Last week, the Second Circuit affirmed Judge Schofield’s decision last year to to deny the motion by Donald Trump, the Trump Corporation, and other Trump family members to compel arbitration of claims related to the multi-level marketing scheme ACN (see our previous coverage here).  Defendants argued that, because the plaintiffs had agreed to arbitrate any claims they might have against ACN, the same arbitration clause should force arbitration of any claims against the Trump defendants related to their endorsement of ACN.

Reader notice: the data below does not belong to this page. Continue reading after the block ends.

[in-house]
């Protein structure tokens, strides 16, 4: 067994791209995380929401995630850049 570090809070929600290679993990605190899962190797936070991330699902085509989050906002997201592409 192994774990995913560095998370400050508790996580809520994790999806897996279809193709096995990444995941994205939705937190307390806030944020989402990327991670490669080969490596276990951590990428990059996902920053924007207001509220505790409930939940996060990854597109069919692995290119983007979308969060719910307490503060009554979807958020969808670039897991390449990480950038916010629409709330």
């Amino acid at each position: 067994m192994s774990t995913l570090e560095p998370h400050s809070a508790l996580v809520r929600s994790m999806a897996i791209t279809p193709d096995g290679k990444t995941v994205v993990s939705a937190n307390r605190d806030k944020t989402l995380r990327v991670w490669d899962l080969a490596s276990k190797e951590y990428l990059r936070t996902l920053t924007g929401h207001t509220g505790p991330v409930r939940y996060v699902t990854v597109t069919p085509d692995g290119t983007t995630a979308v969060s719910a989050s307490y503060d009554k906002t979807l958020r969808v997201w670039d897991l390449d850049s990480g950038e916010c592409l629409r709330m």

The Second Circuit agreed that equitable estoppel did not apply:

In order to establish equitable estoppel in the present context so as to bind a signatory of a contract (here, the plaintiffs) to arbitrate with one or more nonsignatories (here, the defendants), there must be a close relationship among the signatories and non-signatories such that it can reasonably be inferred that the signatories had knowledge of, and consented to, the extension of their agreement to arbitrate to the non-signatories. Here, there neither is nor was such a relationship. There was no corporate relationship between the defendants and ACN of which the plaintiffs had knowledge, the defendants do not own or control ACN, and the defendants are not named in the IBO agreements between ACN and the plaintiffs.

Our complete coverage of the case is here.